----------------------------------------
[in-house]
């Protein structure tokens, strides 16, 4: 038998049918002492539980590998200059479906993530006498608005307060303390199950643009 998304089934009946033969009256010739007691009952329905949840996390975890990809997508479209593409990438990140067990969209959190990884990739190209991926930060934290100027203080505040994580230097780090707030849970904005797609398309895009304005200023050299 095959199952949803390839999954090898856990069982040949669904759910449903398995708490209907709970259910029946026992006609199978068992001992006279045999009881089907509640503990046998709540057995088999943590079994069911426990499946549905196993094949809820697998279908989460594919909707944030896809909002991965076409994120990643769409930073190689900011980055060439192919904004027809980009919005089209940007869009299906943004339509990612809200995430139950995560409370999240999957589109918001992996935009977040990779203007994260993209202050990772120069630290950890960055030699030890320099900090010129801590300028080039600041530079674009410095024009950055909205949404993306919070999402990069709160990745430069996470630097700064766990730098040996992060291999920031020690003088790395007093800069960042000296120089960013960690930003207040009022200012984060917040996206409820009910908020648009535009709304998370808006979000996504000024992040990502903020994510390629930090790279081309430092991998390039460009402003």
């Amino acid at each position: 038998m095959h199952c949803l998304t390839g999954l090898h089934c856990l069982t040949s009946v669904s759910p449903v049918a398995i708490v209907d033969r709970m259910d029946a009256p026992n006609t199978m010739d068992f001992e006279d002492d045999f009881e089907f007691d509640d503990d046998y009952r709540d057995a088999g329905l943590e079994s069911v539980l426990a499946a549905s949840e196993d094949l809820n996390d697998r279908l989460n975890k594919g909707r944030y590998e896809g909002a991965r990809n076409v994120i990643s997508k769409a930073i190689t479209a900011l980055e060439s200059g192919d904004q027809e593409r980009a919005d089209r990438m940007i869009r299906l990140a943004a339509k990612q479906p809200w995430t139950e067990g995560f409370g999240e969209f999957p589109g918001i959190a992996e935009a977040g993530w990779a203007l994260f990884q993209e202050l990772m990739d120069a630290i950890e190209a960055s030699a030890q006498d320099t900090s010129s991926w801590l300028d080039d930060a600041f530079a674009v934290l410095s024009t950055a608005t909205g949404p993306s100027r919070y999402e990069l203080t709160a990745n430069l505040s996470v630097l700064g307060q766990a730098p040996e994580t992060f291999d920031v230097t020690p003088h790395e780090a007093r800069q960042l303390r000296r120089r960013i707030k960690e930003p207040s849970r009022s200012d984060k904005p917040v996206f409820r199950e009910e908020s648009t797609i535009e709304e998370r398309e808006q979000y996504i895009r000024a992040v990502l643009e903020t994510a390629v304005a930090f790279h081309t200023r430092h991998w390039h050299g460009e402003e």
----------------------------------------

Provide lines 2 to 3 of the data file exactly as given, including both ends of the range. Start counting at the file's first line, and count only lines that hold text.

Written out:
């Protein structure tokens, strides 16, 4: 038998049918002492539980590998200059479906993530006498608005307060303390199950643009 998304089934009946033969009256010739007691009952329905949840996390975890990809997508479209593409990438990140067990969209959190990884990739190209991926930060934290100027203080505040994580230097780090707030849970904005797609398309895009304005200023050299 095959199952949803390839999954090898856990069982040949669904759910449903398995708490209907709970259910029946026992006609199978068992001992006279045999009881089907509640503990046998709540057995088999943590079994069911426990499946549905196993094949809820697998279908989460594919909707944030896809909002991965076409994120990643769409930073190689900011980055060439192919904004027809980009919005089209940007869009299906943004339509990612809200995430139950995560409370999240999957589109918001992996935009977040990779203007994260993209202050990772120069630290950890960055030699030890320099900090010129801590300028080039600041530079674009410095024009950055909205949404993306919070999402990069709160990745430069996470630097700064766990730098040996992060291999920031020690003088790395007093800069960042000296120089960013960690930003207040009022200012984060917040996206409820009910908020648009535009709304998370808006979000996504000024992040990502903020994510390629930090790279081309430092991998390039460009402003």
């Amino acid at each position: 038998m095959h199952c949803l998304t390839g999954l090898h089934c856990l069982t040949s009946v669904s759910p449903v049918a398995i708490v209907d033969r709970m259910d029946a009256p026992n006609t199978m010739d068992f001992e006279d002492d045999f009881e089907f007691d509640d503990d046998y009952r709540d057995a088999g329905l943590e079994s069911v539980l426990a499946a549905s949840e196993d094949l809820n996390d697998r279908l989460n975890k594919g909707r944030y590998e896809g909002a991965r990809n076409v994120i990643s997508k769409a930073i190689t479209a900011l980055e060439s200059g192919d904004q027809e593409r980009a919005d089209r990438m940007i869009r299906l990140a943004a339509k990612q479906p809200w995430t139950e067990g995560f409370g999240e969209f999957p589109g918001i959190a992996e935009a977040g993530w990779a203007l994260f990884q993209e202050l990772m990739d120069a630290i950890e190209a960055s030699a030890q006498d320099t900090s010129s991926w801590l300028d080039d930060a600041f530079a674009v934290l410095s024009t950055a608005t909205g949404p993306s100027r919070y999402e990069l203080t709160a990745n430069l505040s996470v630097l700064g307060q766990a730098p040996e994580t992060f291999d920031v230097t020690p003088h790395e780090a007093r800069q960042l303390r000296r120089r960013i707030k960690e930003p207040s849970r009022s200012d984060k904005p917040v996206f409820r199950e009910e908020s648009t797609i535009e709304e998370r398309e808006q979000y996504i895009r000024a992040v990502l643009e903020t994510a390629v304005a930090f790279h081309t200023r430092h991998w390039h050299g460009e402003e």